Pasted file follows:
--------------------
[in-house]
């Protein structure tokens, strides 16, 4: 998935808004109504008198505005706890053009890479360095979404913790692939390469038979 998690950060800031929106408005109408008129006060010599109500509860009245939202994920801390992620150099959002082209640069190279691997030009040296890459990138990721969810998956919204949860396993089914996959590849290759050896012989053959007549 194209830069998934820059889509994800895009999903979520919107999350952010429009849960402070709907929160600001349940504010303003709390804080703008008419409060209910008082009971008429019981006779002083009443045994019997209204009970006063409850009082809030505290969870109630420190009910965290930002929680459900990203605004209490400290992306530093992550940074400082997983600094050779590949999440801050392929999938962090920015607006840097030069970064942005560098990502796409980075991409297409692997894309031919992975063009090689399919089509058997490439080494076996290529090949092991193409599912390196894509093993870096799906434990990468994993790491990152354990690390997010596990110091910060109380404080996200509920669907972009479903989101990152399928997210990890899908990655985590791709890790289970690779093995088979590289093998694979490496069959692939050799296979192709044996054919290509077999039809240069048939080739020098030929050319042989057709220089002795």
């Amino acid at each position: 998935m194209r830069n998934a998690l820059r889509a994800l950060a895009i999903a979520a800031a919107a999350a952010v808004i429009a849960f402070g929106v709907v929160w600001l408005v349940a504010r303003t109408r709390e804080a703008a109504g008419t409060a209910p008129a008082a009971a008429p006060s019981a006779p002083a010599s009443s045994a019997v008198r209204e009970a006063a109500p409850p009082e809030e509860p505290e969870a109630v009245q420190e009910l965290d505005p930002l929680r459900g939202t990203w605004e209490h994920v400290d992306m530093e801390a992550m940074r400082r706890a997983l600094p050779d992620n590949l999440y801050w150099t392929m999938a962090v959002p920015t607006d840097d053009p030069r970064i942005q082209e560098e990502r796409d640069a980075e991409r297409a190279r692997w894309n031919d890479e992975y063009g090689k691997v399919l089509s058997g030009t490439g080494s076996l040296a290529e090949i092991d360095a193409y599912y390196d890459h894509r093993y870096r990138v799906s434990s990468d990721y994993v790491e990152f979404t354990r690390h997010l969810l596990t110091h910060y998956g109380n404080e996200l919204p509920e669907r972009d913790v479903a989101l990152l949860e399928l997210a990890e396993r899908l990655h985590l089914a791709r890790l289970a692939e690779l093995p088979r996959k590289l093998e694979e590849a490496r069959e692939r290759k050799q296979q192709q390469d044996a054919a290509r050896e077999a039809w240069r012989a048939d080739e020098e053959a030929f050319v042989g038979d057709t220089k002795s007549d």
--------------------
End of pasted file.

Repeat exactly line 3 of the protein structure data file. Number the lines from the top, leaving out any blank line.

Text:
């Amino acid at each position: 998935m194209r830069n998934a998690l820059r889509a994800l950060a895009i999903a979520a800031a919107a999350a952010v808004i429009a849960f402070g929106v709907v929160w600001l408005v349940a504010r303003t109408r709390e804080a703008a109504g008419t409060a209910p008129a008082a009971a008429p006060s019981a006779p002083a010599s009443s045994a019997v008198r209204e009970a006063a109500p409850p009082e809030e509860p505290e969870a109630v009245q420190e009910l965290d505005p930002l929680r459900g939202t990203w605004e209490h994920v400290d992306m530093e801390a992550m940074r400082r706890a997983l600094p050779d992620n590949l999440y801050w150099t392929m999938a962090v959002p920015t607006d840097d053009p030069r970064i942005q082209e560098e990502r796409d640069a980075e991409r297409a190279r692997w894309n031919d890479e992975y063009g090689k691997v399919l089509s058997g030009t490439g080494s076996l040296a290529e090949i092991d360095a193409y599912y390196d890459h894509r093993y870096r990138v799906s434990s990468d990721y994993v790491e990152f979404t354990r690390h997010l969810l596990t110091h910060y998956g109380n404080e996200l919204p509920e669907r972009d913790v479903a989101l990152l949860e399928l997210a990890e396993r899908l990655h985590l089914a791709r890790l289970a692939e690779l093995p088979r996959k590289l093998e694979e590849a490496r069959e692939r290759k050799q296979q192709q390469d044996a054919a290509r050896e077999a039809w240069r012989a048939d080739e020098e053959a030929f050319v042989g038979d057709t220089k002795s007549d």